Who Were The Picts Part 2

I had originally planned part one of this blog series to be a stand-alone article, but it was obvious from some of the responses that there are some big gaps in a lot of people’s knowledge about the Celts and the Picts, and that people would like to hear more. I tend to forget that not everyone reads my regular research newsletter, which has had several articles over the years on the Celts and their origins. (To subscribe go to www.eirny.com and sign up in the right hand column.) So first a bit about the Celts as a category of people and then more specific info on the Picts.

It is known that the Celts migrated across Europe. The first official recognition of the Celts as a group was the Hallstatt culture of Austria. This article gives a good summary of the controversies and thoughts about the Celts and their migration across Europe.

But genetically, who are the Celts? We can start to answer this question by looking at who the ancestors of the people of Ireland were. First, I need to mention an issue that is sometimes problematic in genetically isolated populations. When a population is founded, the gene pool only has so many variations, and a small gene pool tends to concentrate genetic disorders. This is called founders effect. And yes, the Celts seem to suffer from this. But when did the genetic issues arrive in Ireland?

Well, a study of several ancient inhabitants of Ireland has yielded some very interesting results. It is a tiny sample, but it provides some very interesting insights. I am hoping that this sort of work will someday be able to be done on Pictish graves, as more quality archaeology is done in Scotland. The Picts do not appear to be as genetically isolated as the Irish were (more about that later), but the more DNA examples we have, the more we can begin to understand the origins of the various groups of Celtic peoples.

I ran across a very interesting article about Celtic languages during my research. I remember several years ago wandering around in some data bases that were discussing the number of languages that were spoken in the various countries of Europe. There were dozens of extinct and semi-extinct languages, many of which had Celtic origins. It really is quite amazing to consider the complexity of it all, and this article does a great job of explaining when the Celtic language arrived in Europe, and at least some of the branches that the language split into.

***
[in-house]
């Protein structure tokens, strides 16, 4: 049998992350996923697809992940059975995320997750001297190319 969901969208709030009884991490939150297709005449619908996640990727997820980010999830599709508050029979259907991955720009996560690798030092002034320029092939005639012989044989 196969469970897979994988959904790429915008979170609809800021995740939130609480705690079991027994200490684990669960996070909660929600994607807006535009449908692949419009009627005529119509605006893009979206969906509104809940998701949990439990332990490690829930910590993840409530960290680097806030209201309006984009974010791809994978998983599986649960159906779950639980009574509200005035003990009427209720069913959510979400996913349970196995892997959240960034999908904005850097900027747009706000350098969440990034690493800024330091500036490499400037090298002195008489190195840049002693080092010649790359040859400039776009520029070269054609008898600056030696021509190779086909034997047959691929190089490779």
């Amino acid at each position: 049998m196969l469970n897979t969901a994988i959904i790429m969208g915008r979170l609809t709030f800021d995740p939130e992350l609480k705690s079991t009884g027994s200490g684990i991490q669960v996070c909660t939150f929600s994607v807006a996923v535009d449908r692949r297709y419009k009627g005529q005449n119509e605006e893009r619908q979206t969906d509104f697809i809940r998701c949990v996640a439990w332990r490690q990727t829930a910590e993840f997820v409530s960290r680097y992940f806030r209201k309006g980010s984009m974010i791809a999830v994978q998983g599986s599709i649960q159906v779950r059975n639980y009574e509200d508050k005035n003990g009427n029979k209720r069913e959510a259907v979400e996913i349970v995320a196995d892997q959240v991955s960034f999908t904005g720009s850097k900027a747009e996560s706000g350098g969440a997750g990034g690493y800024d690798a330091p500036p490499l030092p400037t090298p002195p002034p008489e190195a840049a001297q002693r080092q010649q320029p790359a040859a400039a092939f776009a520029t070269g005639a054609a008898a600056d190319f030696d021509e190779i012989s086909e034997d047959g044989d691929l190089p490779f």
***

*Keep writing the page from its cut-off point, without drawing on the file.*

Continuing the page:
So back to the Picts. Why is there such an issue about finding information about them? It seems that the majority of Pictish finds have been in the form of hoards and standing stones. When settlements have been found, they are usually discovered through coastal erosion, and they are badly damaged.  This article reveals the typical Pictish site that has been excavated in the recent past, “phases I and II (of occupation) were Pictish and phases III-V were Norse; a sixth and final phase of activity was represented by a Viking-age burial inserted into the ruins of the last farmstead”.  Not exactly the most revealing discovery.

Next Time: The Foibles of Antiquarianism and More

SCA 50 Year Merchant List

Shopping is just one of the many exciting opportunities at SCA 50 Year. You’ll be able to find a very wide range of goods for sale, from supplies to “make your own” to fine finished goods that can only be found at larger SCA events. Whether you are looking for buttons to finish off an accurate piece of period clothing, complete ready-to-wear clothing, dress pins, armor, looms, chairs, jewelry, or any of thousands of other items to complete your kit or camp, chances are Merchants have something for you. Looking for a present for a pet sitter or one left at home – 50 Year Merchants can make your experience complete.

Amicia’s Amenities
Another Time Jewelry
Argent Fox
A’s Round Pottery
Ash and Griffin Pottery
Auntie Arwen’s Spices
Badger Creek Studios
Blue Dragon Glass
Board and Basket
Bucky Stuffe
By My Hand Designs
Calontir Trim
Celtic Wolf
Cloak and Dagger
Costume Ladies
Crimson Chain Leather Works
Darkwood Armory
Drachenstein Treasures
Dragon Scale Jewelry
Egill’s Woodstuffs
Elk Ridge Archery
Eriksen Exclusives
Fire Horse Pottery
Firedryk Steel
Four Seasons Tentmasters
Fudge Haven
Garb by Gwen
Giggling Wenches Handcrafts
Glier Meats
Good Girl Gone Bead
Green Mountain Leathercraft
Grey Goose Bows
Gryphon Furniture
Gulf Wars Bakery
Hammer, Fordge & File
Hannish’s Dreck
Hero’s Haven
Historical Glassworks
House of Avalon
Ice Falcon Armory
Irontree Works
It is What it Is
Jacob Gansneder
Jadi’s Silk Road
Jondalara’s Designs
Known World Treasures
Livingston Jewelers
Mostly Middle Eastern
Munitions Grade Arms
North Star Armoury
Odyssey Coffee- Food Vendor
Palmyra Traders
Past Tyme Perfumerie
Raymonds Quiet Press and Boots by Boheomond
Renaissance Arts and Design
Renboots
Revival Leather
Sartor
Snow Hawk Crafts
Starlit Studio
Tea & Comfort
The Amber Fox
The Basketman
The Haunted Bookshop
The Silk Shop
The Treasury
TLC Leathercraft
Tomas the Lapidary’s Jewelery
Traders of Tamerlane
Viking Archery Supply
Violent Discord LLC
White Wolf & The Phoenix
Wood and Antler
Ye Olde Soap Box